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Doctoral Student Explores Sea Vegetable Aquaculture

May 5, 2007

Nic Blouin, a doctoral student in UMaine’s School of Marine Sciences, is pursuing a ground-breaking research project focused on the reproductive biology of the red alga Porphyra umbilicalis – also known as nori to the sea vegetable gourmand. Working with UMaine marine science professor Susan Brawley, Blouin is taking a multifaceted approach to nori research, combining cutting-edge laboratory research with hands-on field trials that he hopes will jump-start a new economic engine in Maine: sea vegetable aquaculture.

Maine’s potential as a provider of sea vegetables has remained largely untapped, due at least in part to the average American’s lack of familiarity with the ocean garden.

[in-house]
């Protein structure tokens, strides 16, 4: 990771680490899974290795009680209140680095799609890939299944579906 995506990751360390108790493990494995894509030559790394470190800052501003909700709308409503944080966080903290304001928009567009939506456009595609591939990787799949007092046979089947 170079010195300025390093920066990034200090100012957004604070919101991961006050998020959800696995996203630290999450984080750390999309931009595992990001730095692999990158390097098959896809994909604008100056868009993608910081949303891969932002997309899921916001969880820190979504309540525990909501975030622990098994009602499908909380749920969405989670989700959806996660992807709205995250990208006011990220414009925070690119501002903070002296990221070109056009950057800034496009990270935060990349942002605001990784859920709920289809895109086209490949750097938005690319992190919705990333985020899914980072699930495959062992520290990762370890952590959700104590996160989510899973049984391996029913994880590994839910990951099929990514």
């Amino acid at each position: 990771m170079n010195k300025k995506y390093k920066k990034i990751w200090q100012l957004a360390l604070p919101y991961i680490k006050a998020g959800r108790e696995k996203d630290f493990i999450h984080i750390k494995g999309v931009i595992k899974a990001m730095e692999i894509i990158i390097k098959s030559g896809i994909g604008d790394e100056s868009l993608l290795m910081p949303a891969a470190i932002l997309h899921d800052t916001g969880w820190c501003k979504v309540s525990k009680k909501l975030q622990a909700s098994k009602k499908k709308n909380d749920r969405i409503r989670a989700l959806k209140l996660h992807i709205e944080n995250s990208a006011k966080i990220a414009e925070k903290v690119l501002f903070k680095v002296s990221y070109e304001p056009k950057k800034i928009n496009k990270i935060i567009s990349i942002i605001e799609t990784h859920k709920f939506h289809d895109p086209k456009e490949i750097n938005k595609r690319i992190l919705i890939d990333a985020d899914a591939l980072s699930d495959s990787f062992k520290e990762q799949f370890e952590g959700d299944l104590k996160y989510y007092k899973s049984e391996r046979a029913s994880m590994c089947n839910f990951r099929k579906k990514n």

“Sea vegetable aquaculture is a $6 billion industry worldwide. Nori alone is nearly $2 billion of that, and that comes entirely from Asia. Nori and other algae are high in protein. They’re also a good source of omega-3 fatty acids. They’re a very healthful food; we’re just not used to eating them. Because there are so few people working on this in the U.S., and because there is so little known about its basic biology, you have to spread yourself around a little bit,” said Blouin, whose lab and field schedules combine to create a very demanding schedule. “I have projects going on both sides – in basic research and in economic development.”
Marine Science

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